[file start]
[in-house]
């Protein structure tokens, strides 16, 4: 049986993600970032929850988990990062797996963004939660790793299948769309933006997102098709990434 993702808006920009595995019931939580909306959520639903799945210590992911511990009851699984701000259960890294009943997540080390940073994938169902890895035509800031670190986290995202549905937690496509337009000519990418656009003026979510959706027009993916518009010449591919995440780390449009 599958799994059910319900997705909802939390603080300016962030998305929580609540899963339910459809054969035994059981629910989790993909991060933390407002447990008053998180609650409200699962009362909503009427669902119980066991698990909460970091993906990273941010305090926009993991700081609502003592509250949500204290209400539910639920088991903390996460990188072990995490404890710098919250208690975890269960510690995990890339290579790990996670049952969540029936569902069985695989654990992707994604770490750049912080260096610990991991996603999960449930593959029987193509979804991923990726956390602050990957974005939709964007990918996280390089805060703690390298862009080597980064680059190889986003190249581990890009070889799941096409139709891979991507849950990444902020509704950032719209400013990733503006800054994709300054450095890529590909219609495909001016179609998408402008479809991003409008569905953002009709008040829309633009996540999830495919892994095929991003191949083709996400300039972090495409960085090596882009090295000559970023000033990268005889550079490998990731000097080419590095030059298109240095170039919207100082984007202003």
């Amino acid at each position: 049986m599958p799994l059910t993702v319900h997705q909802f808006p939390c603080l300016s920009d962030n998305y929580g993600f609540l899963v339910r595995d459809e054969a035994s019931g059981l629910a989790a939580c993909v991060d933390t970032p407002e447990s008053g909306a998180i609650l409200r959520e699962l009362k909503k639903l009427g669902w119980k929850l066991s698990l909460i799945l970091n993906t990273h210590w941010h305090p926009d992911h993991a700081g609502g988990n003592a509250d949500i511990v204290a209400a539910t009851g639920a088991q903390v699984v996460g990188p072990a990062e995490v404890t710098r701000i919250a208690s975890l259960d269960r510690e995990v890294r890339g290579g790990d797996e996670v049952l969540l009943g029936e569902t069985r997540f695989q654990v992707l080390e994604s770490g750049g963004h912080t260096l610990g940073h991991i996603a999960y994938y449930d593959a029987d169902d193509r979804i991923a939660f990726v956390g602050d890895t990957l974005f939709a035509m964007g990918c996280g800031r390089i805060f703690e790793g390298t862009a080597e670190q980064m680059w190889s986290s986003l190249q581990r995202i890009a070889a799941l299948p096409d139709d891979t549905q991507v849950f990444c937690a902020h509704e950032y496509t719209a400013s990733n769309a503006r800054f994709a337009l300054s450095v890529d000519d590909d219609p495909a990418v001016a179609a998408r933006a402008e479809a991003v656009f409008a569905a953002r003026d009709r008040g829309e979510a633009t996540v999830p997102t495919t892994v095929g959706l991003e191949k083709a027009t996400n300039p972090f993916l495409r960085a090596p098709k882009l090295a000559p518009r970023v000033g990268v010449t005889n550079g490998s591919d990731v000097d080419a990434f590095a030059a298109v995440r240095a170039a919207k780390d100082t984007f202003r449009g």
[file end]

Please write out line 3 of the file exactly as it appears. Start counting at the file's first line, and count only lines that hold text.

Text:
């Amino acid at each position: 049986m599958p799994l059910t993702v319900h997705q909802f808006p939390c603080l300016s920009d962030n998305y929580g993600f609540l899963v339910r595995d459809e054969a035994s019931g059981l629910a989790a939580c993909v991060d933390t970032p407002e447990s008053g909306a998180i609650l409200r959520e699962l009362k909503k639903l009427g669902w119980k929850l066991s698990l909460i799945l970091n993906t990273h210590w941010h305090p926009d992911h993991a700081g609502g988990n003592a509250d949500i511990v204290a209400a539910t009851g639920a088991q903390v699984v996460g990188p072990a990062e995490v404890t710098r701000i919250a208690s975890l259960d269960r510690e995990v890294r890339g290579g790990d797996e996670v049952l969540l009943g029936e569902t069985r997540f695989q654990v992707l080390e994604s770490g750049g963004h912080t260096l610990g940073h991991i996603a999960y994938y449930d593959a029987d169902d193509r979804i991923a939660f990726v956390g602050d890895t990957l974005f939709a035509m964007g990918c996280g800031r390089i805060f703690e790793g390298t862009a080597e670190q980064m680059w190889s986290s986003l190249q581990r995202i890009a070889a799941l299948p096409d139709d891979t549905q991507v849950f990444c937690a902020h509704e950032y496509t719209a400013s990733n769309a503006r800054f994709a337009l300054s450095v890529d000519d590909d219609p495909a990418v001016a179609a998408r933006a402008e479809a991003v656009f409008a569905a953002r003026d009709r008040g829309e979510a633009t996540v999830p997102t495919t892994v095929g959706l991003e191949k083709a027009t996400n300039p972090f993916l495409r960085a090596p098709k882009l090295a000559p518009r970023v000033g990268v010449t005889n550079g490998s591919d990731v000097d080419a990434f590095a030059a298109v995440r240095a170039a919207k780390d100082t984007f202003r449009g």